How can humans utilize their accumulated knowledge and technological achievements to nurture and protect their co-inhabitants?
Neuro-Herba-Conservatorium invites the visitors to enter barefoot into an inner space. The formation is based on the concept of an archetypical geodesic dome popularized during the 1950s by the famous futurist architect R. Buckminster Fuller. Inside the structure, herbs from the Cretan landscape can be found accompanied by essential oils from native plants prepared by local botanist Marianna Founti. The installation creates a space for being, feeling and experiencing.
The installation was presented at the exhibition UNFROZEN EDUCATION –
Or How To Relearn in Rethymno, Crete, GR.
The exhibition was curated by Yota Tsotra and Dimitra Charamandas and organised by the Museum of Education of the University of Crete.
Wood, plastic foil, Cretian herbs, pillows, wood shavings
300 x 300 x 220 cm
Frozen Knowledge, 2019
Installation with four brain replicas
Paper, epoxy resin, gyps
15 x 22 cm each
The brain replicas were created by embedding paper pieces from Greek school books in epoxy resin and/or gyps.
I was engaged with the question: “What happened with all we have learned and then forgotten during the endless hours of our school education? All those school books.” I imagined that this information is somehow frozen among inactive brain connections, somehow like the paper pieces are frozen within the rigid materials of the brain replicas. Although, everything looks so stiff and unchangeable, my intention is to speculate the potential and possibility of a transformation.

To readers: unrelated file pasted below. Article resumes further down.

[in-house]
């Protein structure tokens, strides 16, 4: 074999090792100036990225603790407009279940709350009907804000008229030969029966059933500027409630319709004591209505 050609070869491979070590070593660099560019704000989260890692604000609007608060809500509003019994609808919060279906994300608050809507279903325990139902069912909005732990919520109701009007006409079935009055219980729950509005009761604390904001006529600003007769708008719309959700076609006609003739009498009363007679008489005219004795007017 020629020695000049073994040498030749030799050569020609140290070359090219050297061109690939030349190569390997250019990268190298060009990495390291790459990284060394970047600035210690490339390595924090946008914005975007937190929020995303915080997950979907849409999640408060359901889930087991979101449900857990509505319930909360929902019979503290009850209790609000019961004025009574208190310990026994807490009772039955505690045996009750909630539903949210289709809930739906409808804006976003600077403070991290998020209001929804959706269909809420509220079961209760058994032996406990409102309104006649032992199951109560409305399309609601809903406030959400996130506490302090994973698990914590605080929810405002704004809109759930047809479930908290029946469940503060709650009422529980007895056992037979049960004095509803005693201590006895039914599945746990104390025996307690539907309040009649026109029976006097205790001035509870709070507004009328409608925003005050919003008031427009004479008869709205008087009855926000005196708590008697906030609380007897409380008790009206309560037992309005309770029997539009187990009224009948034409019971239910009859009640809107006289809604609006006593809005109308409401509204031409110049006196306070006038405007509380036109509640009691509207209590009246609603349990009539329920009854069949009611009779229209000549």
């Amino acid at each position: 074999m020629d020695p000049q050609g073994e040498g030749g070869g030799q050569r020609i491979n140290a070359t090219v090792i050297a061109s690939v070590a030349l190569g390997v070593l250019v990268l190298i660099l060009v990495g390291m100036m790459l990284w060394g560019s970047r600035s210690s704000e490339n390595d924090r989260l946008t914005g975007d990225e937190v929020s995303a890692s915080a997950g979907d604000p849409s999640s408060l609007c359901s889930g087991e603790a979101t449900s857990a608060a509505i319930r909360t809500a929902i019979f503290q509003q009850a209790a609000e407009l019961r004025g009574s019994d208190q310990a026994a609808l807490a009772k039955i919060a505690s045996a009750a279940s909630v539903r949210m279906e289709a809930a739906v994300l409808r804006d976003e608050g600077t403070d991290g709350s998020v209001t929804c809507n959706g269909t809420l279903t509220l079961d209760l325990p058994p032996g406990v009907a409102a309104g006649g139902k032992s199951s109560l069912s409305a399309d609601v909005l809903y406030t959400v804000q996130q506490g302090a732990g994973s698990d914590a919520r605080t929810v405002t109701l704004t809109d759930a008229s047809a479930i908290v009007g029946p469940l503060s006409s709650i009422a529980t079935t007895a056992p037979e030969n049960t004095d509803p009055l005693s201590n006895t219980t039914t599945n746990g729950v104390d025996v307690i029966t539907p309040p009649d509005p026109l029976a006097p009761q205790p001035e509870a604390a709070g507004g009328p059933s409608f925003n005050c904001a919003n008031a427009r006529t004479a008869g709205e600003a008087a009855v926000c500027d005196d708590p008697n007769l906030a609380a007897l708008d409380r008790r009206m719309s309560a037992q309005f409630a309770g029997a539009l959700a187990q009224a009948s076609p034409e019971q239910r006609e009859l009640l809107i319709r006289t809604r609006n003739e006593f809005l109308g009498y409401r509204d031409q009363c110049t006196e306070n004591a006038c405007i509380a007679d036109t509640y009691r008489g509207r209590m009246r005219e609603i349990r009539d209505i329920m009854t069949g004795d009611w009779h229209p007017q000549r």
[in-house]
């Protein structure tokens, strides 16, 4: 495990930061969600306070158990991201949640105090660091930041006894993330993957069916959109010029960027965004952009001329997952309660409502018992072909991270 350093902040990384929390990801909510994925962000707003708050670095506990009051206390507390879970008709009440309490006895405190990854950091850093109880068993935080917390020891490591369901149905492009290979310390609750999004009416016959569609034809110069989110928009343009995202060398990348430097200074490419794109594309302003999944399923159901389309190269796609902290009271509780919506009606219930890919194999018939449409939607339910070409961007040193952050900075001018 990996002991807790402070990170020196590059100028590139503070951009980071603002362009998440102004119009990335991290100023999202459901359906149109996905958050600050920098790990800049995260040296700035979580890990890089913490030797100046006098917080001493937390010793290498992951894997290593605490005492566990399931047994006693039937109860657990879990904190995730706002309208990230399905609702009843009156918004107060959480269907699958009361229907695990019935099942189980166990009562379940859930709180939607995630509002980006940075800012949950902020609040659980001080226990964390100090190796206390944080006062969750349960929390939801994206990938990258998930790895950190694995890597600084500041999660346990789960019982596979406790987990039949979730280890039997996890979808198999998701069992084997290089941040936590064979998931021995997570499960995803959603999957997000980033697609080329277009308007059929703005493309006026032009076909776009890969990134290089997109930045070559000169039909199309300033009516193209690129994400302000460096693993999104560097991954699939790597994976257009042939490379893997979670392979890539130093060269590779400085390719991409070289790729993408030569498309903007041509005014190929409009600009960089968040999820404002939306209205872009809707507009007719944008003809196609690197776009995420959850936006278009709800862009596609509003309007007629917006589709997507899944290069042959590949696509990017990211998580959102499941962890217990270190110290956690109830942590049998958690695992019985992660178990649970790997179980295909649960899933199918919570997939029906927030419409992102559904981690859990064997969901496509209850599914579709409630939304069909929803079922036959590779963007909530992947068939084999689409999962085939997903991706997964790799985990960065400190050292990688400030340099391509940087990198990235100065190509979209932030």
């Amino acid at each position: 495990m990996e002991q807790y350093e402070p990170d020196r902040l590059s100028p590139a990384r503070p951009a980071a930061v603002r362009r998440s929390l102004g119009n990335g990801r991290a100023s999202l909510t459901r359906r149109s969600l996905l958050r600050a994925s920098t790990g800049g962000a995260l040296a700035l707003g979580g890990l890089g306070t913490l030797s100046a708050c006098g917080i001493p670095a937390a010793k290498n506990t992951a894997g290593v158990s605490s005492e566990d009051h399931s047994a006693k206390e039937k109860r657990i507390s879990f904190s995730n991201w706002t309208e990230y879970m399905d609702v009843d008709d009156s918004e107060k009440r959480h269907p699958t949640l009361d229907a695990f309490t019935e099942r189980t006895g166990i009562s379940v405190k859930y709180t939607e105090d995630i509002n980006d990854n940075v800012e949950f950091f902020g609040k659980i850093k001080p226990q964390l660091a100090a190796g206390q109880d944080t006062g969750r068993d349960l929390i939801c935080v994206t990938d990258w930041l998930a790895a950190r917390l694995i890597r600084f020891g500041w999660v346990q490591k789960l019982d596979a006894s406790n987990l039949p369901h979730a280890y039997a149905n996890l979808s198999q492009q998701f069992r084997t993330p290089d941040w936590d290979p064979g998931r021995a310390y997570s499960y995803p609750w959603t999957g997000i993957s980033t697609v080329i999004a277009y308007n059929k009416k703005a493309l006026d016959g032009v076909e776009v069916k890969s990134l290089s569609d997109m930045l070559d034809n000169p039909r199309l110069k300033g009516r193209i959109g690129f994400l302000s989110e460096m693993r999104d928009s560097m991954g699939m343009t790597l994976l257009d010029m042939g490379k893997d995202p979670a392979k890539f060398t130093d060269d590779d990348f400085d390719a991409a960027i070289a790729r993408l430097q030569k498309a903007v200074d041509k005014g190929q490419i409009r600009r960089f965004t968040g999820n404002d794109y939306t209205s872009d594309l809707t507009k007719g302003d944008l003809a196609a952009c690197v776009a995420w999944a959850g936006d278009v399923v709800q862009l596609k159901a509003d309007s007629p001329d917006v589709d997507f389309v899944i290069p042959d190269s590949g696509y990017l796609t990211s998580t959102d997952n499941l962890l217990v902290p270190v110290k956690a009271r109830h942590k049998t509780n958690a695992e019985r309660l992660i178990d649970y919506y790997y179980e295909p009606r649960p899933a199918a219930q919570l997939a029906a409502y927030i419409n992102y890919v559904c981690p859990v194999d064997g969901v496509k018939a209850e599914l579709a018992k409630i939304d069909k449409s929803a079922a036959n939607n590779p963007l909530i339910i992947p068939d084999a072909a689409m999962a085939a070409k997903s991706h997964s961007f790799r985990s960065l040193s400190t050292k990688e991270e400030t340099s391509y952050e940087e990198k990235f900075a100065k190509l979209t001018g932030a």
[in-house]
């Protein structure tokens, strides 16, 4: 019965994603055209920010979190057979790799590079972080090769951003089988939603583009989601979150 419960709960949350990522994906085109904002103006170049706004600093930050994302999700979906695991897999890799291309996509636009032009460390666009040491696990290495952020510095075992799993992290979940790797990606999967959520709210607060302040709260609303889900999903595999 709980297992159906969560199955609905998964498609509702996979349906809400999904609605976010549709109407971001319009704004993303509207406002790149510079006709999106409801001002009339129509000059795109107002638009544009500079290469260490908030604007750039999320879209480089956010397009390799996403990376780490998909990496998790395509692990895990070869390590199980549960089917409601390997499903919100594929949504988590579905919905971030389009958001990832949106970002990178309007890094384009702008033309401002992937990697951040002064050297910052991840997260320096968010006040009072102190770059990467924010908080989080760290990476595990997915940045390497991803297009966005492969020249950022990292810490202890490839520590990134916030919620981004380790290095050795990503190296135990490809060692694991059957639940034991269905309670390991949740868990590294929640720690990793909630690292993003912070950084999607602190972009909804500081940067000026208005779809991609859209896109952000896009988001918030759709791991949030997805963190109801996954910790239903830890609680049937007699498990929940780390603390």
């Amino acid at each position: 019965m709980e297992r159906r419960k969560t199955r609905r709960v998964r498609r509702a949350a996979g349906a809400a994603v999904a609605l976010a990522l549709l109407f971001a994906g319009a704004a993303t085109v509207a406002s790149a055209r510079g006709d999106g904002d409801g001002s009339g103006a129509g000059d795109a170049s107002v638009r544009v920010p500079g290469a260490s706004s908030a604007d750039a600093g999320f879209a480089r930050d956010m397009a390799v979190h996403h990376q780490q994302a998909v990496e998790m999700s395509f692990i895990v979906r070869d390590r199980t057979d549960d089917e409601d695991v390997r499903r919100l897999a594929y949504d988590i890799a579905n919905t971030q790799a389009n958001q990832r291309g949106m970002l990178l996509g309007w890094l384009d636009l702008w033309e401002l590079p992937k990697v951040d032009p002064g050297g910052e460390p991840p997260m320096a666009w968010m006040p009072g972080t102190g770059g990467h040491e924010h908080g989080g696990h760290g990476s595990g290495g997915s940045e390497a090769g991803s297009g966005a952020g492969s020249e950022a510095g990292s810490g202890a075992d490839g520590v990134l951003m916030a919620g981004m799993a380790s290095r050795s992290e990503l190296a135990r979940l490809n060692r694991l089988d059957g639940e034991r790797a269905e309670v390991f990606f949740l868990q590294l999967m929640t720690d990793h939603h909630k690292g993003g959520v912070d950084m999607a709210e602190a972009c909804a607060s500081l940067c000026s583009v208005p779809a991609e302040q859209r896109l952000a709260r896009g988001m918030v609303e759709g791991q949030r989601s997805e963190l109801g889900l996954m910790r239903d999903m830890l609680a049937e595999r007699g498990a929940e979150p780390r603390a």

The installation was shown at the exhibition Hidden Jungle at the Bibliothek für Gestaltung, Münchenstein.
At birth, we already carry virtually all the neurons we need for the rest of our lives, even though our brain is still at only 25% of its adult size. When we first go to Kindergarten, our brain has almost reached its full size, but its development does not stop until we are 20 years old. But even later on our brain never stops changing.
Furthermore, we form at the beginning of our lives synapses between the neurons faster than ever. In fact, we produce far more synapses than we need and this allows us to learn anything much faster than adults do.
The more often a synapse is used to practice an act or to conceive an idea, the stronger the synapse becomes. This means that whatever is used often, such as speech and walking, it will be rooted in our brains since childhood, and what is neglected will disappear.
All school books. All this information. Everything we learned and afterwards forgot, it is somewhere hidden, between inactive brain synapses. And maybe so, if we let them thaw and melt, they might be able to fertilize something new. Maybe they can be transformed into something alive again.
Part of the exhibition FROZEN EDUCATION
As we melt, we grow, 2018
Paper, water, seeds, soils, glass cabinet, freezer
200 x 50 x 50 cm